I still remember one particular morning on Lupron quite well, because I thought it was going to lead to my first-ever stay in the psych ward. I had spent the morning crying as usual without being able to stop and then took a shower. When I exited the shower and was drying off, I became overly aware of the two large implants that were in my stomach near my navel. The first one hadn’t yet disappeared like I was told it would, and now I had the second one in as well. I found myself getting psychotic and hallucinating that I was going to surgically remove the two pea-sized pellets myself so that I could stop crying. This was totally out of character for me. Nothing like that had ever happened before. When I finally calmed down, I swore that I would never get another one of these things implanted into me. It took a year for the two lumps to finally go away. I hope I never get prostate cancer and need this stuff to save me. I might just fuck it and die rather than venture back to crying like a 10-year-old schoolgirl.

As a military retiree, I had access to basically everything within the VAs trans military HRT arsenal and I was on every bit of it at one point or another. I took Spironolactone, which made me crave salt and made my legs hurt. I used to watch trans women on this drug go to the bathroom to pee four times during a 90-minute dinner outing. I took 5mg doses of Finasteride for two years to see if it would grow my hair back and to block adrenal gland testosterone, I ended up with Finasteride Syndrome after I stopped taking it and it took a year to get my strength back. I did 9 months of Delestrogen injections before quitting and throwing the stuff in the trash. The rest of the time I took oral estrogens and the Prometrium brand of progesterone. At 6 mg doses of estrogen which were the amount recommended for me, I had chronic leg pain and swelling in my lower legs and feet. I recently returned to 2 mg doses after a trip to the emergency room for a potential blood clot. An ultrasound ruled it out and I consider myself lucky. All of this went on despite me being in relatively decent shape and walking each day for exercise. None of it made me look like a female. Whatever changes you’re supposed to get are supposed to happen in the first three years. I took the stuff for four. The extra year didn’t do it either.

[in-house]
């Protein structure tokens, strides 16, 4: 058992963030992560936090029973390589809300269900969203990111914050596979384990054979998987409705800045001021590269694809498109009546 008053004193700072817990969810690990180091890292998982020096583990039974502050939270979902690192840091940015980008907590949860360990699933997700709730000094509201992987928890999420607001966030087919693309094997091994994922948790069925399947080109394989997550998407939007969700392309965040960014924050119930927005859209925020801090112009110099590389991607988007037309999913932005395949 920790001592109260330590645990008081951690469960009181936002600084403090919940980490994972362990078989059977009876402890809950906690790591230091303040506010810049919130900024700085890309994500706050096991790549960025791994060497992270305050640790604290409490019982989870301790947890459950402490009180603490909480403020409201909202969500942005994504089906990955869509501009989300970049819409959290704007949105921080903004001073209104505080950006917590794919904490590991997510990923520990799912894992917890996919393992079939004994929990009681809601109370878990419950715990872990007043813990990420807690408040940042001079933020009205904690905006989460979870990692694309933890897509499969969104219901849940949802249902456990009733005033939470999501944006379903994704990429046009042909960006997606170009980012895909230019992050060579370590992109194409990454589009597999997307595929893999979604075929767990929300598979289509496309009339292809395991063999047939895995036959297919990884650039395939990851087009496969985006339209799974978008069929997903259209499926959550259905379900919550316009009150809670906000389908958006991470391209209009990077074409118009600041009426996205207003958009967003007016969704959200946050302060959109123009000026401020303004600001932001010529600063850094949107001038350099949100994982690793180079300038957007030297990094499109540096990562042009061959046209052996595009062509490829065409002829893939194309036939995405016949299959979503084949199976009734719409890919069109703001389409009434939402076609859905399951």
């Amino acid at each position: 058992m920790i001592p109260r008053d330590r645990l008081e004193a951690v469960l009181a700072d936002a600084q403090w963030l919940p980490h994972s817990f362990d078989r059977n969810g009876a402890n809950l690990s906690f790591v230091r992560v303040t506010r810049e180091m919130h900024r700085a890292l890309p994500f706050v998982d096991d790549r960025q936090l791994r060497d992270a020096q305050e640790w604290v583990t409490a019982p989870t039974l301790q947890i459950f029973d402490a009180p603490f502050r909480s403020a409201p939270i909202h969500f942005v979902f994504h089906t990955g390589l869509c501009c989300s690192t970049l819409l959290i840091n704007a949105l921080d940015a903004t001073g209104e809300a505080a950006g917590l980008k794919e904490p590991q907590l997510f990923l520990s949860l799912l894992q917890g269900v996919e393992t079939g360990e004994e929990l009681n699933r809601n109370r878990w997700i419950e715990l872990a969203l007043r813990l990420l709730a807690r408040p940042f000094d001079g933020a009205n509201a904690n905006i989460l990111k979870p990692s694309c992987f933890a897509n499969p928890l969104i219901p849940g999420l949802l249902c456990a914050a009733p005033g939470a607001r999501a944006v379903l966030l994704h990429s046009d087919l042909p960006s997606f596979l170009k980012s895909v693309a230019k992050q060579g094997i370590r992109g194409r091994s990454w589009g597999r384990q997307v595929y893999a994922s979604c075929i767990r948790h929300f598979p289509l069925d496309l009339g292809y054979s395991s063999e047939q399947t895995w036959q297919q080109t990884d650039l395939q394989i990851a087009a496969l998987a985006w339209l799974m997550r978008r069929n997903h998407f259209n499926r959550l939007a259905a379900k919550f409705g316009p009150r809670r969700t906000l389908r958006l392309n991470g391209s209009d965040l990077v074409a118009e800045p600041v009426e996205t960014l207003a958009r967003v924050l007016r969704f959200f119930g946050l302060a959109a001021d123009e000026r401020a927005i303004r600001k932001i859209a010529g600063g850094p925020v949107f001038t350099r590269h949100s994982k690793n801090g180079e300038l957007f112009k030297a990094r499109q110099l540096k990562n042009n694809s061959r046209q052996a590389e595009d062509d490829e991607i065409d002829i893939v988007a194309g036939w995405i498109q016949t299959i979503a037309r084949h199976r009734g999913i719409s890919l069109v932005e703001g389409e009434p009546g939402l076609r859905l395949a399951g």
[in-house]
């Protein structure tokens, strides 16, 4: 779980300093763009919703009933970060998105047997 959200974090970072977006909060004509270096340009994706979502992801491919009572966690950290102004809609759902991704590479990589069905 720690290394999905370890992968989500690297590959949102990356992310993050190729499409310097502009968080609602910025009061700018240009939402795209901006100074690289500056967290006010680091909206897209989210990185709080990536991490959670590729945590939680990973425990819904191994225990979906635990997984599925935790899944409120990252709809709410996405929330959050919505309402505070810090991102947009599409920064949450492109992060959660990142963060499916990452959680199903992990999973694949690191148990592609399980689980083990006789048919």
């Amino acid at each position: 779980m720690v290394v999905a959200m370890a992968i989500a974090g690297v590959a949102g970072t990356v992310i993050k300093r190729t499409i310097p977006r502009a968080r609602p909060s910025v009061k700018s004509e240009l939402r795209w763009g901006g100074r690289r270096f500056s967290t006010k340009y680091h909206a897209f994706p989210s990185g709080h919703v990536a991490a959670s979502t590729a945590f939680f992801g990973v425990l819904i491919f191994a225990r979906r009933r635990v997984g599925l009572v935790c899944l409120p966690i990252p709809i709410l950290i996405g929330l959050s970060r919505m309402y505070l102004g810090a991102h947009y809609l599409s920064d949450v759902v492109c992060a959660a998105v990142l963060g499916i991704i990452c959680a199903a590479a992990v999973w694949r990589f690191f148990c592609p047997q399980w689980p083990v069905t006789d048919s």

The situation I now found myself in as I pondered my desistance was somewhere I had been before, but during my previous visit to this place I had only been a spectator, a reader of the story about others in this position that I now found myself in. The story referred to them as “the inbetweeners.” And now I was the latest real-life character to be joining the cast.